Twenty years ago, on Sept. 11, our world changed in an instant. It was one of the saddest, darkest, most horrific days in history. From the ongoing pandemic to natural disasters throughout our country and the world to terrorism at home and abroad to senseless gun violence in our neighborhoods, we are reminded every day that we live in an uncertain world. In the midst of this uncertainty, we also witness acts of strength, resilience and courage.
During the recent evacuation of U.S. and Afghan citizens who risked their lives by supporting the U.S. mission in Afghanistan, I witnessed such courage. On Sunday morning, Aug. 15, 2021, the American withdrawal from Afghanistan became very personal for me and my family.
I received a panicked call from Arianna, a young woman who became a member of our family six years ago when my brother and sister-in-law helped her escape from a life of violence in Afghanistan. Since she was admitted to the U.S. as a refugee, we have watched with awe as she has worked her way to college, where she is now a junior.
Arianna told me that her mother, father, two sisters and aunt were in grave danger because of their work to support the U.S. mission in Afghanistan. They stood in immediate danger of being killed by the Taliban if they were not evacuated before the Aug. 31 U.S. troop withdrawal deadline set by the Biden administration. The only way out of the country was to get through the gates of the Hamid Karzai International Airport in Kabul. After 20 years of an American presence throughout the country, the airport was now the only piece of Afghanistan still under the control of the U.S.
I reached out to as many people as possible for help. Two people, in particular, Clevelander Don Graves, deputy U.S. commerce secretary and former KeyBank executive, and Liz Shrayer, president & CEO of the U.S. Global Leadership Coalition, went into action. Shrayer contacted the U.S. Agency for International Development and arranged to have Arianna’s family placed on the State Department’s refugee list. Graves arranged for the State Department to email an airport visa to Arianna’s mother. That documentation was a huge step forward. When they received the airport visa, the family felt safe enough to travel to the airport.
When they arrived at the airport gate, there was chaos. Without food or water, thousands of Afghans were fainting from dehydration, hunger and exhaustion. Arianna’s mother and two daughters were beaten by the Taliban, who were attacking the crowds, trying to discourage them from leaving the county.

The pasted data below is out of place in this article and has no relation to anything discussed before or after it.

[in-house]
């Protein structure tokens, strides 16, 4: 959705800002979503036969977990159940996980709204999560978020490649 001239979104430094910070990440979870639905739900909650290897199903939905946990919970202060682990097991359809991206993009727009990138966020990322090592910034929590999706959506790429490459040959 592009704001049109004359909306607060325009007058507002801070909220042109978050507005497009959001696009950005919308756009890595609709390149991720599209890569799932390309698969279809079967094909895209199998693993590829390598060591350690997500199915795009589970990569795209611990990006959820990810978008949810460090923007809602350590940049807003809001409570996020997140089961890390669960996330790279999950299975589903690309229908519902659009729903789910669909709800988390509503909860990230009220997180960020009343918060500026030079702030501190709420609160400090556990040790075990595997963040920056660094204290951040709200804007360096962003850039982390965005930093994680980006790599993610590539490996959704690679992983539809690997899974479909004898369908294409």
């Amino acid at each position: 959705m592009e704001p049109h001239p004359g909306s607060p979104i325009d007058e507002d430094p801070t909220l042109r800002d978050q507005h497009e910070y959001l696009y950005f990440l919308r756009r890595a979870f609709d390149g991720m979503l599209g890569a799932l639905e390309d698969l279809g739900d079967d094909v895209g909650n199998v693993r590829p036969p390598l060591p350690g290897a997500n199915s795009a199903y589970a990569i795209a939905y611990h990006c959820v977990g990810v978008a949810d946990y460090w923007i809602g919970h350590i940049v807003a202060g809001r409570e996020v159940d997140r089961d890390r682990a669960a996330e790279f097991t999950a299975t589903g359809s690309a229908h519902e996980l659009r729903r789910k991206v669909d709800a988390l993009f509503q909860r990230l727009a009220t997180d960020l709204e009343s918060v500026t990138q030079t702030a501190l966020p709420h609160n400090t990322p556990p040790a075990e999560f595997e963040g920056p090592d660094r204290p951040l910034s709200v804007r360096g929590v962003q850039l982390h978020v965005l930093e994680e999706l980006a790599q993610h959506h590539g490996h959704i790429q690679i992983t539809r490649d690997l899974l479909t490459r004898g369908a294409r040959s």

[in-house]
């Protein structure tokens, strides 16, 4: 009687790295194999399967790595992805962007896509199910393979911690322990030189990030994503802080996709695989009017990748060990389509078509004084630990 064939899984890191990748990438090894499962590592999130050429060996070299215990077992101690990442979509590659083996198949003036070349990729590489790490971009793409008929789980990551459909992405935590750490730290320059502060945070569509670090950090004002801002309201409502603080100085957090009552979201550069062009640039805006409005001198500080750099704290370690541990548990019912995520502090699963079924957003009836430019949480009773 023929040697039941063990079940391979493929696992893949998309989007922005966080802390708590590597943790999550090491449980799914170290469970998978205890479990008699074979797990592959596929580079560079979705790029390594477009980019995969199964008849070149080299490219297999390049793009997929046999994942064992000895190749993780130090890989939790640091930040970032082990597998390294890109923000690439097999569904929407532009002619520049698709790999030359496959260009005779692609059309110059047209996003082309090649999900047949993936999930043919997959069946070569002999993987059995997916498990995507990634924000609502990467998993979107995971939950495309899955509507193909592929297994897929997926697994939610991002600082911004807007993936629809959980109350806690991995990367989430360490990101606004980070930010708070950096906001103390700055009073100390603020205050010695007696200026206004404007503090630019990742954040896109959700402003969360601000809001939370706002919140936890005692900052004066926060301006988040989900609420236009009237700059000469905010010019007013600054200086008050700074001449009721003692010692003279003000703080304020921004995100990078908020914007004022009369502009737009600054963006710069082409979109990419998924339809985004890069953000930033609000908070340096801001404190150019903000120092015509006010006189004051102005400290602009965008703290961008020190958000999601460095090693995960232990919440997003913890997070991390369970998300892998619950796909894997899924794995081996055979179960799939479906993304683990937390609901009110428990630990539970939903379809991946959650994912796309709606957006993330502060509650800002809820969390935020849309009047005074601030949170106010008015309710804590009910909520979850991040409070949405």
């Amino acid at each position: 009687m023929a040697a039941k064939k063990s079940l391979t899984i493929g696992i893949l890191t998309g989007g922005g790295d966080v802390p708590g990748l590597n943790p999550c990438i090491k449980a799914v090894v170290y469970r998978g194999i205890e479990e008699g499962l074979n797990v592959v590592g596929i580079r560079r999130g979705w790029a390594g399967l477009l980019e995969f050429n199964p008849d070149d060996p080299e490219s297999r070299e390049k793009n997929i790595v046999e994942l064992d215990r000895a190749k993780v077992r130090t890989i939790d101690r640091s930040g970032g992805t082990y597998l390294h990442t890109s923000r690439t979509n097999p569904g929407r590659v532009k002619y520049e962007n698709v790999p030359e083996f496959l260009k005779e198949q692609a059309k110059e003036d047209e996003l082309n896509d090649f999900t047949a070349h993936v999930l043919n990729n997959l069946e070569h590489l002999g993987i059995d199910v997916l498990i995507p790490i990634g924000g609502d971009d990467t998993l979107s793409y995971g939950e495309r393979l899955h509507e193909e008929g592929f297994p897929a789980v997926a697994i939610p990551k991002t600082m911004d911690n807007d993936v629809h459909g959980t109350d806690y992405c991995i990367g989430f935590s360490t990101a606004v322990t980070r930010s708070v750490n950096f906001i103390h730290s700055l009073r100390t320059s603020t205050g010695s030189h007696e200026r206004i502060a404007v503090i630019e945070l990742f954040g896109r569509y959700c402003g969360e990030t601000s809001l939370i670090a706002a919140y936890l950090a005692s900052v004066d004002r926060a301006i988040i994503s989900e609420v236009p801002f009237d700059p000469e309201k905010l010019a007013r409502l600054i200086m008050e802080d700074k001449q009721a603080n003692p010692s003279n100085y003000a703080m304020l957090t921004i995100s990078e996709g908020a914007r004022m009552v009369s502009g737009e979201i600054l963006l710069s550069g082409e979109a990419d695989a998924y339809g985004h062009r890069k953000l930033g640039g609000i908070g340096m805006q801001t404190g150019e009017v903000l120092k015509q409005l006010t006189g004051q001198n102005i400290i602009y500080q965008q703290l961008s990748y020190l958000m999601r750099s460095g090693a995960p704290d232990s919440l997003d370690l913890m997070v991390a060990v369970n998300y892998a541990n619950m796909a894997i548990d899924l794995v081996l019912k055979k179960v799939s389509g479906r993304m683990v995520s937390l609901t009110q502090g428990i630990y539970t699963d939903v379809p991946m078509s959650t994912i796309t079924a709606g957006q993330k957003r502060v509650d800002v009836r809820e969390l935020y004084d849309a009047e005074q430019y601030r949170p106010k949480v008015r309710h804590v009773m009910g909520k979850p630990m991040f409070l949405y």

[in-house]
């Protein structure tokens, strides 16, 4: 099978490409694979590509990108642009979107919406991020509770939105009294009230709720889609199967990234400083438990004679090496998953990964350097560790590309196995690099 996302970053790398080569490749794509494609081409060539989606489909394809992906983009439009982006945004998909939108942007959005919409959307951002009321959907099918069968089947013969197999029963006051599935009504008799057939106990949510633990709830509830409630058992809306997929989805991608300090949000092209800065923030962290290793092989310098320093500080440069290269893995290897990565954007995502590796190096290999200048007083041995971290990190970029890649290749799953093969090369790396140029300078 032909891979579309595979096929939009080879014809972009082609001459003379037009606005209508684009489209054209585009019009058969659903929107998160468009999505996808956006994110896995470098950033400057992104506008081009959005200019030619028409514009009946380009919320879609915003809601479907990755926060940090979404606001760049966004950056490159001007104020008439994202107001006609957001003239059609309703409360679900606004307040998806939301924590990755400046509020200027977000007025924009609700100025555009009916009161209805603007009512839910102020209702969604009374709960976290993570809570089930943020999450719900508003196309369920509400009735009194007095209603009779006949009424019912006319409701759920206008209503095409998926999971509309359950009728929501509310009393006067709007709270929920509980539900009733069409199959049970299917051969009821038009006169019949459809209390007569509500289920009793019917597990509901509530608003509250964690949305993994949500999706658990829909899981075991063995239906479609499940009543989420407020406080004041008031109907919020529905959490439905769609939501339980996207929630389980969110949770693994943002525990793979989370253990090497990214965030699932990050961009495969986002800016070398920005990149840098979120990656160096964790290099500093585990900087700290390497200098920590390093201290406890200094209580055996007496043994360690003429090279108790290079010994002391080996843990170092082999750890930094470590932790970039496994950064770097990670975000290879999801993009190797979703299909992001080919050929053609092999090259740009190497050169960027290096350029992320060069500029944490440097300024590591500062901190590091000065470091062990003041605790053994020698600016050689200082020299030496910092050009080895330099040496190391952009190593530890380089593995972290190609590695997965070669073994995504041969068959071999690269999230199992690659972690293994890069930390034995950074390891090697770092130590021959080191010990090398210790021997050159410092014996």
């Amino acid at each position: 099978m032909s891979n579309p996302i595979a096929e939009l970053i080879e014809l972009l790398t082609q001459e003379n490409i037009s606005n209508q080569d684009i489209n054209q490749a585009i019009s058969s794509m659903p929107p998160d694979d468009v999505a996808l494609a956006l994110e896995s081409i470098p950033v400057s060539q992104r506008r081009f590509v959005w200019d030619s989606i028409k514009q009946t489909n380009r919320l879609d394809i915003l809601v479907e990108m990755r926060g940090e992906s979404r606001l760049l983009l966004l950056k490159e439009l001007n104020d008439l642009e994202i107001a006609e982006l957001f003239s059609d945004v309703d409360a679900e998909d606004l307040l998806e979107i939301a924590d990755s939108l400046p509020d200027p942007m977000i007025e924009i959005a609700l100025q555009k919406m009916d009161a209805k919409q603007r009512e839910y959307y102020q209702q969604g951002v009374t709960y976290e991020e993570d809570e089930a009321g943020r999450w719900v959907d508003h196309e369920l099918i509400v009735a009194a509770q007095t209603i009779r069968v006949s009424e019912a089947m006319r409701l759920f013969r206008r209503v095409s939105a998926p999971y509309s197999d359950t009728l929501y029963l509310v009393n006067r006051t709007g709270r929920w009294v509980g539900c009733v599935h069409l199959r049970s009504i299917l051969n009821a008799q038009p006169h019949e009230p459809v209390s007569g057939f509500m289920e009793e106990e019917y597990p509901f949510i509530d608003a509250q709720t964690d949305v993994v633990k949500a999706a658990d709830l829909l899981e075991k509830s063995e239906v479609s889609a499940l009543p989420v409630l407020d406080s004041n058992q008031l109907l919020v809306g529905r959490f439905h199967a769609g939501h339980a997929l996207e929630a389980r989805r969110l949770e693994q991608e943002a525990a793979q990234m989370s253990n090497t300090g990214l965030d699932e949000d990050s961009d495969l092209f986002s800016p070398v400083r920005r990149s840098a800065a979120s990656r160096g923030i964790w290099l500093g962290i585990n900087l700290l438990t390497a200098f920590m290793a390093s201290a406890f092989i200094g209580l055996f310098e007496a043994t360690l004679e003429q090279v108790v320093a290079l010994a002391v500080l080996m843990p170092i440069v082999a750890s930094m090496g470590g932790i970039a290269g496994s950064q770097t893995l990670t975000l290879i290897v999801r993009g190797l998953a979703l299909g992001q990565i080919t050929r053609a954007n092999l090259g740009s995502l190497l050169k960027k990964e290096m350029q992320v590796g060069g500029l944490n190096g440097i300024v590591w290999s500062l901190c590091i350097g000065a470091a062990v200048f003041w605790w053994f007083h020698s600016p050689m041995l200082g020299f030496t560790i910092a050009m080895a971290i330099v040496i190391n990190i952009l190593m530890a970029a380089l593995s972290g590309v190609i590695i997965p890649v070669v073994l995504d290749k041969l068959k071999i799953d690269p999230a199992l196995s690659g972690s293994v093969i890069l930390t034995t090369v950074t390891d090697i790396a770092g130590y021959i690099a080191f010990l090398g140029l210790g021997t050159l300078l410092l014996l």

Finally, on Friday evening, Arianna’s mother and 15-year-old sister were able to get inside the gate, but the rest of the family could not. My sister-in-law got in touch with a U.S. marine who had a friend in the U.S. military at the Abbey gate. She shared photos of the family and information about what they were wearing. On Saturday, British troops helped the rest of the family get inside the gate. All five family members were given wristbands, and their documents were confirmed as valid.
But the good news was premature. Early Sunday morning, there was a shocking turn of events. Some U.S. forces escorted the family out of the airport and back into harm’s way on the basis that they did not have proper documentation. This would have been cruel even if they did not have documentation, but it was incomprehensible given that they did. At this point, there were credible bomb threats, and Arianna’s family, in a state of utter despair, was struggling deciding whether they should stay or give up and return home.
What happened next is still not clear. But later that day, I received a call from a foreign journalist who had taken an interest in the plight of Arianna’s family. He told me that some journalists who had befriended Arianna’s family at the airport decided to take matters into their own hands. They explained to U.S. authorities that the family had proper documentation and should never have been ordered out of the airport. On Monday, Aug. 23, thanks to their intervention, the family was let back into the airport.
Three days later, two suicide bombers and a gunman attacked crowds of Afghans at the exact same place outside of the airport gate where Arianna’s family had waited for days. Thirteen U.S. troops and at least 90 Afghans were killed.
Later that week, Arianna’s family boarded a flight to Qatar, and then to Germany. Eventually, they will make their way to the U.S. to live in safety.
For me, the lesson of Sept. 11 and the story of Arianna’s family is to put our challenges, frustrations and setbacks in perspective. Think about those who would long for the chance to be free and alive and have such problems. Live in the moment, value our freedom and be thankful we live in the greatest democracy in the world.
Lee Fisher is dean and Joseph C. Hostetler-BakerHostetler chair in law at Cleveland-Marshall College of Law at Cleveland State University. He is the former Ohio attorney general, lt. governor, director of the Ohio Department of Development, chair of the Ohio Third Frontier Commission, president and CEO of the Center for Families and Children, president and CEO of CEOs for Cities, state representative and state senator.